It’s sort of redundant, for humans in general and for comedy writers specifically, to say that you enjoy The Simpsons. Of course I love and have been influenced by The Simpsons: I’m a thinking, breathing human being who has been alive and conscious for at least a portion of the last twenty years. That’s really the only criteria needed to be a Simpsons fan.
Talking about the impact The Simpsons has had on comedy can take forever, but to sum it up, I’d say it all comes down to attention. The writers on that show paid attention to every frame and never missed an opportunity to add jokes. When they wanted to show the church, or Springfield Elementary School, they’d include a joke in the sign. It’d just be a simple establishing shot, a way to say “We’re at the school now,” but instead of letting it be only that, the writers add a joke. Usually a set-up/punchline thing, like “Today school assembly, Tomorrow: [Something unexpected and wacky].” Every sign had a joke. They never spent too much time showing us the signs and it was never central to the scene, or anything like that. In fact, if you hadn’t been trained to keep your eyes peeled by years of Simpsons-watching, you probably would’ve missed it. But they were always there.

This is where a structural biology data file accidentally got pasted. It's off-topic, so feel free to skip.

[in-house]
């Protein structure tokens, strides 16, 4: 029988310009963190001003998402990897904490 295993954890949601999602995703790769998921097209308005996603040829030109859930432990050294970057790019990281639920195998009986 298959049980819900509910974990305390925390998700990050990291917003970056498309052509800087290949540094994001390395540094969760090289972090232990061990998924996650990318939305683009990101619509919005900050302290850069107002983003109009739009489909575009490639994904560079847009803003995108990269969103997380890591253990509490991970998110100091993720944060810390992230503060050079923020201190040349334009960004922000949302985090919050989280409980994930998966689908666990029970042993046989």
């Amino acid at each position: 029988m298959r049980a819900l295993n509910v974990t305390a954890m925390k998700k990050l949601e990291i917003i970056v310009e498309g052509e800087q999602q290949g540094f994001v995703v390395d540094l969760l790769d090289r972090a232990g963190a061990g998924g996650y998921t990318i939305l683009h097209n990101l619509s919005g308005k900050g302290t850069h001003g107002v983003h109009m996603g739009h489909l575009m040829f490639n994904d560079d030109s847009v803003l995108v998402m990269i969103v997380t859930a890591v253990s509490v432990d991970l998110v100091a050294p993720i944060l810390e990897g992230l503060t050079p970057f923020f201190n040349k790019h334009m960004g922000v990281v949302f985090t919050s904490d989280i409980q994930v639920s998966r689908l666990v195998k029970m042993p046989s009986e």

Similarly, they’d sneak jokes in every time they were moving vertically through a house. If the camera was moving from the first to the third floor, we’d see all of these levels in between the floors, all with various odds and ends. Rats, buried treasure, the skeleton of Kodos, perhaps. These little Easter Eggs had absolutely nothing to do with the plot and wouldn’t show up again, but the writers and animators kept it in, because they used absolutely every single inch of space to tell jokes. No one else was really doing that. No one was paying that much attention. You got the idea that the entire staff was gathered around a room analyzing every line, every character name and every single pixel of space and figuring out how to make it funnier, or how they can add another joke.
I know that kind of attention of detail impacted me, personally; it’s why every episode of Agents of Cracked featured a different desktop on my computer, and why both of our desks were littered with meticulously arranged in jokes that almost no one watching would even see. We changed the white board every episode, because that’s what The Simpsons trained us to do. No space can be wasted, we use every part of the animal.
BUT, this post won’t just be about what The Simpsons paid attention to, because I’d actually like to talk about what maybe they didn’t pay attention to. This post sort of requires that you get excited about The Simpsons, The Beatles, AND musical theater, so if you’re not really ready to take the plunge, I’d recommend backing out now. Also, if you don’t have a lot of time, you should also probably bail right about now, because these paragraphs you just read? That’s the intro.